Electric Monk

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Penn and Teller Perform at the Rio

Penn & Teller provided a large block of tickets for their Friday night show to the attendees of TAM at a discount. After seeing how many had signed up, the JREF team decided that it would be both economical and convenient to charter several buses to bring everyone from the Tuscany to the Rio and back. So, following the dinner with Randi, we all boarded the buses out in front of the hotel.

The tickets said that no cameras would be permitted inside, so I left mine in my room. As it turns out, I probably could have taken it with me without a problem, and you would be looking at some pictures of the trip, instead of a bunch of text. Oh well.

We found our seats with about 30 minutes remaining before show was to start. Penn & Teller actually start the show an hour ahead of the time printed on the tickets with "Music To Look At Boxes By". Everyone is invited to come on stage to look at the boxes which will be used in the escape to be performed by Teller. Meanwhile, Mike Jones played piano, and Penn played the bass.

The remainder of the show consisted of about 10 acts, of varying styles. After Teller's initial escape from the boxes, there was a spoof of a Vegas-style illusion, to which Penn & Teller promptly revealed its inner workings. Then, Penn put on a display of juggling torches (joyfully working in the opportunity to yell "Fire!" in a crowded theater) and broken bottles. Other pieces include putting a rabbit in a wood chipper, knife throwing, an artful display of fire eating, and Penn escaping a noose while straightjacketed.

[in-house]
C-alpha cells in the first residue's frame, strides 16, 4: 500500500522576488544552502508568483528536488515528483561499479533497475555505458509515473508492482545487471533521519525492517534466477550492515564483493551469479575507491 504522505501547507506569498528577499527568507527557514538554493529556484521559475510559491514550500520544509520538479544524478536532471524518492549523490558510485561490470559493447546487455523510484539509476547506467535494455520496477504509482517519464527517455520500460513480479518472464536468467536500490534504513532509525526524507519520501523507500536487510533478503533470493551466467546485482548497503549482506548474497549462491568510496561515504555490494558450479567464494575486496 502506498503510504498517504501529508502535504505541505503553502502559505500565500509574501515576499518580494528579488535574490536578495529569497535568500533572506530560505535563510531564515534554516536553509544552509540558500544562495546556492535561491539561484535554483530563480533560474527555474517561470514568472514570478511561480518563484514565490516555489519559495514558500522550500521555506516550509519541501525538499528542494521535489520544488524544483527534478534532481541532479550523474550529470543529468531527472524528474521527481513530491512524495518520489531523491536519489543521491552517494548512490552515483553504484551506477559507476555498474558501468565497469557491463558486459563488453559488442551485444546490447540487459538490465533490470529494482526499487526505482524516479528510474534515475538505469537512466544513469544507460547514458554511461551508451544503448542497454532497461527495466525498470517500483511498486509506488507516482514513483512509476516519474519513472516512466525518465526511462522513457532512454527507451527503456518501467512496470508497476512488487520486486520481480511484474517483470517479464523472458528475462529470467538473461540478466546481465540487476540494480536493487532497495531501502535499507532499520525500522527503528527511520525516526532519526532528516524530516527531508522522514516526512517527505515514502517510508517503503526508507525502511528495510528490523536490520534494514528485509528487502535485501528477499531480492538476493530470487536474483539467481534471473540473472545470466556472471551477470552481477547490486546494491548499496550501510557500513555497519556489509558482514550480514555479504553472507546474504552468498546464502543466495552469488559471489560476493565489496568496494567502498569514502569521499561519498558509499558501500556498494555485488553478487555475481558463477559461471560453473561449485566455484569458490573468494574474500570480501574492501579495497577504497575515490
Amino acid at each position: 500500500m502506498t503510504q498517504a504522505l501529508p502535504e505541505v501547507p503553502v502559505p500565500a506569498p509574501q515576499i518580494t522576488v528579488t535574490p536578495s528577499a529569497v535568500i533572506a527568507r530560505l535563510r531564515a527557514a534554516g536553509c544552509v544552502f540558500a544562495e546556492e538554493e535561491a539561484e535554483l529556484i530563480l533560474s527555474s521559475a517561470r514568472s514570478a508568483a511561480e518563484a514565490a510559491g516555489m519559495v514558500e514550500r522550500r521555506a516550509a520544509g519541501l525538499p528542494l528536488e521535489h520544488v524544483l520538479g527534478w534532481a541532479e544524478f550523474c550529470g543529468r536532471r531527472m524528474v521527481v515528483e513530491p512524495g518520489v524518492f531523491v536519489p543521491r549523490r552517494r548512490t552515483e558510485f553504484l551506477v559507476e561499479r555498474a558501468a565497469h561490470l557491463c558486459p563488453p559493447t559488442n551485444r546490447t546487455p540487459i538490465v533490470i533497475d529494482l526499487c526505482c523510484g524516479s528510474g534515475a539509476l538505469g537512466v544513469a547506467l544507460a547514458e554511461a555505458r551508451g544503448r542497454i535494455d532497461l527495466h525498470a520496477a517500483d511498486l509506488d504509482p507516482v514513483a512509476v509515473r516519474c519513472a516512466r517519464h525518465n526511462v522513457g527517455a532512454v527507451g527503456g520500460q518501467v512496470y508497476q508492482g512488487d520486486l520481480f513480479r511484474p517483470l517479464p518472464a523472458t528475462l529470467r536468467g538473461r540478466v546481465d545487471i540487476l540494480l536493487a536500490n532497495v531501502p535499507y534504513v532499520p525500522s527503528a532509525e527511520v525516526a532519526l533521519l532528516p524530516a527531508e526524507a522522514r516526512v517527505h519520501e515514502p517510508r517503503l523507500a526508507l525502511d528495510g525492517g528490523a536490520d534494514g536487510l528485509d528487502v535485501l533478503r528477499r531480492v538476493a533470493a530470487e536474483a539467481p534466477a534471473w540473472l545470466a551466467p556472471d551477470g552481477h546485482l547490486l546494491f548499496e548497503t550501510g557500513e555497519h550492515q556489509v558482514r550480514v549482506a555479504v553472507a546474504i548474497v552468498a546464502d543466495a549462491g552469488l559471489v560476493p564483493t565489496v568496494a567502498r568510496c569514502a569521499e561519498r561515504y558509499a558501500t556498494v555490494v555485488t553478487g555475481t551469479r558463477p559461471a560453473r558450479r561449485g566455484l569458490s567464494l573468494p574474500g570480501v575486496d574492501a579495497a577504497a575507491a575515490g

Penn & Teller have long been outspoken in defending the civil liberties of the American people, protected by the Constitution and Bill of Rights. Their penultimate act made a very nice statement in support of real patriotism and love of country. The issue raised was flag burning, and the effect was simply that no matter what was done to the flag, in the end it was back waving proudly on its pole. Penn & Teller handled the flag reverently throughout the performance, and made it clear that they were both patriots and fervent defenders of the liberties of a free people. Well done. That was pretty cool, guys.

Finally it was time for their infamous bullet exchange. This I had seen done on television, but not live. If you have never seen this, the effect is that Penn & Teller fire marked bullets at each other on opposite sides of the stage, and catch them in their teeth. Everything is done with exaggerated precautions to demonstrate that the bullets cannot have crossed the stage in any other manner. I don't know how they're doing it, but it was fun to watch.

During the performance, a few references were made to the presence of the JREF in the audience. During box-inspection time, Mike Jones noted that "some of you might be skeptical...". Later, Penn acknowleged the presence of Randi in the audience.

We then headed back to the Tuscany in our buses, and many of us eventually migrated to Marilyn's Cafe inside the casino for discussions that lasted well into the early morning.

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